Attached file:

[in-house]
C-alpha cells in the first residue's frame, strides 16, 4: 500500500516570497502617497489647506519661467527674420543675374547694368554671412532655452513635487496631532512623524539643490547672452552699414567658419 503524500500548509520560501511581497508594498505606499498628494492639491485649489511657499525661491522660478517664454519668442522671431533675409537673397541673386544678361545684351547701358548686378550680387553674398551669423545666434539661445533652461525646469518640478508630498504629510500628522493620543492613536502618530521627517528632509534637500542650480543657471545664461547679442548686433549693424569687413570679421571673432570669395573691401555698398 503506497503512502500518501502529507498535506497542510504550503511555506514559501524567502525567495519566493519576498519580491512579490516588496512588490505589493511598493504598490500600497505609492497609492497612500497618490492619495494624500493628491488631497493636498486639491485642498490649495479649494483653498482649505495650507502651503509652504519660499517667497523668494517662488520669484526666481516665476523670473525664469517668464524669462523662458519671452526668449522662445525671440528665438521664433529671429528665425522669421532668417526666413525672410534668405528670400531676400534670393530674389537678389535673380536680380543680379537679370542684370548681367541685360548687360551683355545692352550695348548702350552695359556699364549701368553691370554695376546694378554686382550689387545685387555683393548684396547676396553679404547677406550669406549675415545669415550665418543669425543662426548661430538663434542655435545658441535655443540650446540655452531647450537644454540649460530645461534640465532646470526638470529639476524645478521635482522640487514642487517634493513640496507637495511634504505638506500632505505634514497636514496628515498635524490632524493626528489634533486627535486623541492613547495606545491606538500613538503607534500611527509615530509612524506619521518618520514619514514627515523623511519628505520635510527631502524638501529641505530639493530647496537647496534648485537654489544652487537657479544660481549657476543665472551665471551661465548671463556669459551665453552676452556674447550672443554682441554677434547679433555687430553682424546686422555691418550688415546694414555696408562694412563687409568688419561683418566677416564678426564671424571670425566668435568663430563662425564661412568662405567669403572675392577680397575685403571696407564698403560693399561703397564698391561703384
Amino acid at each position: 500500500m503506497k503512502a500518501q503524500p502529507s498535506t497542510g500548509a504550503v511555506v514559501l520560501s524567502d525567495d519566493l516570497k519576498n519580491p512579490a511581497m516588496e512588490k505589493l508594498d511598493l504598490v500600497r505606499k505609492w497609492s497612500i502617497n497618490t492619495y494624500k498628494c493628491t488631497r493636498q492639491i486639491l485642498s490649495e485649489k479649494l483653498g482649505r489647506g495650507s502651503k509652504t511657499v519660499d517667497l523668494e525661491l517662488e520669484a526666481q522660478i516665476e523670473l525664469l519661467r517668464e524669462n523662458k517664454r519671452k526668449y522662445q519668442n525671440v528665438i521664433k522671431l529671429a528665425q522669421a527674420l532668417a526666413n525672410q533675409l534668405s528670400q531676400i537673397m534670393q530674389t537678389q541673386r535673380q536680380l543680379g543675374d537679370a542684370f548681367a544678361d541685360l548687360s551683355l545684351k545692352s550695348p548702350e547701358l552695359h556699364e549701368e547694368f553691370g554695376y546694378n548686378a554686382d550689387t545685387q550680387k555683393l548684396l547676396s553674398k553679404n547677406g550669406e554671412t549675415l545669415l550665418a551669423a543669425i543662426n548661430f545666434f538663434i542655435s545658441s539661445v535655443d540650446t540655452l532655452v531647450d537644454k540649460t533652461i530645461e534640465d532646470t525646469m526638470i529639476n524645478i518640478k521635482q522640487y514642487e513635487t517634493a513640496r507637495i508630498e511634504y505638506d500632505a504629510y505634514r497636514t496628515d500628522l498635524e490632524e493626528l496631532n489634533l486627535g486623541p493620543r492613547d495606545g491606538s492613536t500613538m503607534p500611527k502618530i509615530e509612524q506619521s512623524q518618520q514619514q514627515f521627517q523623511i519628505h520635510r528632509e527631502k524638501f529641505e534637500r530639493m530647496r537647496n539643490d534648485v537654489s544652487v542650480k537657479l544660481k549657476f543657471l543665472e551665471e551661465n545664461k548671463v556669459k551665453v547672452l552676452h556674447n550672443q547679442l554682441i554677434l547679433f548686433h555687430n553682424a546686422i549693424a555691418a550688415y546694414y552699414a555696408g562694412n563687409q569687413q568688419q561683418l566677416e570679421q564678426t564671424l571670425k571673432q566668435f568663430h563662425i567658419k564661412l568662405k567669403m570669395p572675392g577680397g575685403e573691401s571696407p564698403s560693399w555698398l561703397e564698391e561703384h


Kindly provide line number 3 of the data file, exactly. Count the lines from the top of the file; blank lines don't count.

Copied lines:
Amino acid at each position: 500500500m503506497k503512502a500518501q503524500p502529507s498535506t497542510g500548509a504550503v511555506v514559501l520560501s524567502d525567495d519566493l516570497k519576498n519580491p512579490a511581497m516588496e512588490k505589493l508594498d511598493l504598490v500600497r505606499k505609492w497609492s497612500i502617497n497618490t492619495y494624500k498628494c493628491t488631497r493636498q492639491i486639491l485642498s490649495e485649489k479649494l483653498g482649505r489647506g495650507s502651503k509652504t511657499v519660499d517667497l523668494e525661491l517662488e520669484a526666481q522660478i516665476e523670473l525664469l519661467r517668464e524669462n523662458k517664454r519671452k526668449y522662445q519668442n525671440v528665438i521664433k522671431l529671429a528665425q522669421a527674420l532668417a526666413n525672410q533675409l534668405s528670400q531676400i537673397m534670393q530674389t537678389q541673386r535673380q536680380l543680379g543675374d537679370a542684370f548681367a544678361d541685360l548687360s551683355l545684351k545692352s550695348p548702350e547701358l552695359h556699364e549701368e547694368f553691370g554695376y546694378n548686378a554686382d550689387t545685387q550680387k555683393l548684396l547676396s553674398k553679404n547677406g550669406e554671412t549675415l545669415l550665418a551669423a543669425i543662426n548661430f545666434f538663434i542655435s545658441s539661445v535655443d540650446t540655452l532655452v531647450d537644454k540649460t533652461i530645461e534640465d532646470t525646469m526638470i529639476n524645478i518640478k521635482q522640487y514642487e513635487t517634493a513640496r507637495i508630498e511634504y505638506d500632505a504629510y505634514r497636514t496628515d500628522l498635524e490632524e493626528l496631532n489634533l486627535g486623541p493620543r492613547d495606545g491606538s492613536t500613538m503607534p500611527k502618530i509615530e509612524q506619521s512623524q518618520q514619514q514627515f521627517q523623511i519628505h520635510r528632509e527631502k524638501f529641505e534637500r530639493m530647496r537647496n539643490d534648485v537654489s544652487v542650480k537657479l544660481k549657476f543657471l543665472e551665471e551661465n545664461k548671463v556669459k551665453v547672452l552676452h556674447n550672443q547679442l554682441i554677434l547679433f548686433h555687430n553682424a546686422i549693424a555691418a550688415y546694414y552699414a555696408g562694412n563687409q569687413q568688419q561683418l566677416e570679421q564678426t564671424l571670425k571673432q566668435f568663430h563662425i567658419k564661412l568662405k567669403m570669395p572675392g577680397g575685403e573691401s571696407p564698403s560693399w555698398l561703397e564698391e561703384h